Life is a search, a desperate and hopeless search for the uncanny. No one can quit. The desire for something is always nagging him, pushing him or pulling him all the time. His search continues to seek that something in love, prayer, God and bliss, and he moves on. That is the message of Upanishads also “Caraiveti Caraiveti”. That is what human life is made of. There is no other option. Man has to enter “the dark night of the soul” to find the missing link, the roots of umbilical cord that has now grown in him to nourish his confidence and trust in his own existence. He is unaware of this growth and so fears the development. What is to be done? Love is the only possible alternative that can be tried here. Hence, life becomes a pilgrimage to the shrine of love. However, the inner shrine of love is not open to each and everyone except for those who know how to be intimate with the other being from the centre of their existence. As Erich Fromm says, “Love is possible only if two persons communicate with each other from the centre of their existence…. Only in this “central experience is human reality, only here is aliveness, only here is the basis of love” (The Art of Living). And if we believe Paulo Coelho, “…important meetings are planned by the souls long before the bodies see each other….when we need to die and reborn emotionally…. The unknown reveals itself, and our universe changes direction. (Eleven Minutes, p140-141). “The Twin Soul” (Ying & Yang) theory also suggests that at some magical moment in cosmic time, each of us reaches a point during personal growth and evolution where the soul reunion awakens the spirituality igniting the divine spark within. The Sufis, and Bhakti Poets, like Kabir, Sur and Mira also refer to this indescribable, connection between two individuals that can go beyond everyday love. John Donne also refers to this union that does not depend upon eyes and ears and makes the circle complete like the twin foot of compass, even when going far away from the other one.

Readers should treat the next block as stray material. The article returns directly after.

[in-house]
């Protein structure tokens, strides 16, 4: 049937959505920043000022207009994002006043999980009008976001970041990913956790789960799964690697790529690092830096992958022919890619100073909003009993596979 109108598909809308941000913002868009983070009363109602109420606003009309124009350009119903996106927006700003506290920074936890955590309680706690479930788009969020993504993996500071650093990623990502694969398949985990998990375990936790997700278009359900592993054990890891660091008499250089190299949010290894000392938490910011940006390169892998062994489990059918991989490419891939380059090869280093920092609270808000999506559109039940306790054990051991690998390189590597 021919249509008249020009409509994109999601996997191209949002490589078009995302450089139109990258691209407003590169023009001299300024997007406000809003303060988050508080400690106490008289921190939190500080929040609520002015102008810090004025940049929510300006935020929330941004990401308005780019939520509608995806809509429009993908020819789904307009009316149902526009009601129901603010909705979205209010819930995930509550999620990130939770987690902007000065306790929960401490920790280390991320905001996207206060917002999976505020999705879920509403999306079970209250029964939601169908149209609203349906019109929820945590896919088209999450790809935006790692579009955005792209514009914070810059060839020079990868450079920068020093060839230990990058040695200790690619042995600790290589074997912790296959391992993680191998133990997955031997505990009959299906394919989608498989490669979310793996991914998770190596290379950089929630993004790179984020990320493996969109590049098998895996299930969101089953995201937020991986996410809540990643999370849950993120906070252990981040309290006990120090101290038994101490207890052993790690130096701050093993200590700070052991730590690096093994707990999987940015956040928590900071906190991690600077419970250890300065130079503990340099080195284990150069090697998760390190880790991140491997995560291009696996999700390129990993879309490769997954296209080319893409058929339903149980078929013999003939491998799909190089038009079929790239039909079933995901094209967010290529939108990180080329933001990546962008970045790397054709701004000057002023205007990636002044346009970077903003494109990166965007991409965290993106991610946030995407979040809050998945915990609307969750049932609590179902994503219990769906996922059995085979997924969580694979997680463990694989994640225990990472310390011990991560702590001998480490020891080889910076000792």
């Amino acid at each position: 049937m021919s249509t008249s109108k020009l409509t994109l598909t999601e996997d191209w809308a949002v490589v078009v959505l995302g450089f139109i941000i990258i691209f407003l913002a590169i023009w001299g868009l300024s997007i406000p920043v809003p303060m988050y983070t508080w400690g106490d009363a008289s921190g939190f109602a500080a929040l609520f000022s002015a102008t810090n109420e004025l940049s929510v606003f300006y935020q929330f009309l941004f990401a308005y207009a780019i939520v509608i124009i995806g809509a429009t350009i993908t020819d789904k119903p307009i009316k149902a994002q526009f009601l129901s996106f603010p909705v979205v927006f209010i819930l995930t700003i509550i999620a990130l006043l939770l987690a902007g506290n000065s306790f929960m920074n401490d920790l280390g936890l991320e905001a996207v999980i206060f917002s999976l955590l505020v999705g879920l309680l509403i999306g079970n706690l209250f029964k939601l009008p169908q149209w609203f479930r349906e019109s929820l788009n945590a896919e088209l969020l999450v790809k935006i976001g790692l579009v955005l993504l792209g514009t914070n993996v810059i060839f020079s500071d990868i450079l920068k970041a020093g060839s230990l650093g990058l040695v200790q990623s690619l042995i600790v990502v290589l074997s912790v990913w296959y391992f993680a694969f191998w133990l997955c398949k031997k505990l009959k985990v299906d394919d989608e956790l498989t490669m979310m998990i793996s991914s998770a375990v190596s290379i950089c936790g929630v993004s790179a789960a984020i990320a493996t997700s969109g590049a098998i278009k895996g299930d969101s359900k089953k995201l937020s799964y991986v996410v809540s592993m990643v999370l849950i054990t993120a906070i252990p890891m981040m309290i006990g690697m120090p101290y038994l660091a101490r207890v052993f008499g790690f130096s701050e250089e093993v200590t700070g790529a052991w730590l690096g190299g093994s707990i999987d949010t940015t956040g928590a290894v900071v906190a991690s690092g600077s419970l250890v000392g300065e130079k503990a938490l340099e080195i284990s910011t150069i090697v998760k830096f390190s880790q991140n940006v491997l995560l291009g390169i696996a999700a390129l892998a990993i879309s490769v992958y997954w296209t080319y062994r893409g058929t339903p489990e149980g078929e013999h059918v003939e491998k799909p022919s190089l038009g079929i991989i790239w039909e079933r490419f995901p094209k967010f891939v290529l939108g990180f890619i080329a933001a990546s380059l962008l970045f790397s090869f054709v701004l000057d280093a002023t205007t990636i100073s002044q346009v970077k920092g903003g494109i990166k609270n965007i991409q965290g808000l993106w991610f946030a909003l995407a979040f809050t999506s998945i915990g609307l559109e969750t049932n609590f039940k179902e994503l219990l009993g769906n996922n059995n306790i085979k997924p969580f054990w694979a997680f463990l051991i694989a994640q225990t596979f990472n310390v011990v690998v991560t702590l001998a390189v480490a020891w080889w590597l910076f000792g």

The word intimacy comes from the Latin root ‘intimum’ which means interiority, the innermost core. Intimacy is an essential and existential need of man. Human child is the most fragile child among all living beings. He needs someone to take care of him physically as well as emotionally. He cannot live by bread alone, according to The Bible. It is with the help of others that he knows himself and manifests the divinity of his soul. He needs other beings to develop the blue print of his own being. His life arises from the womb of earth and permeates through the sky outside. Man wants to know the darkness of the womb with the help of the dazzling light outside. The dichotomy has to be understood and resolved to see the darkness with light. A Herculean task has to be done. It is not easy even to jump into darkness. A man must be trained to see through darkness. In darkness only, in secret moments alone, the spiritual cord reveals itself, illuminating the spirit in a blissful state. It cannot be visible in the dazzling light outside.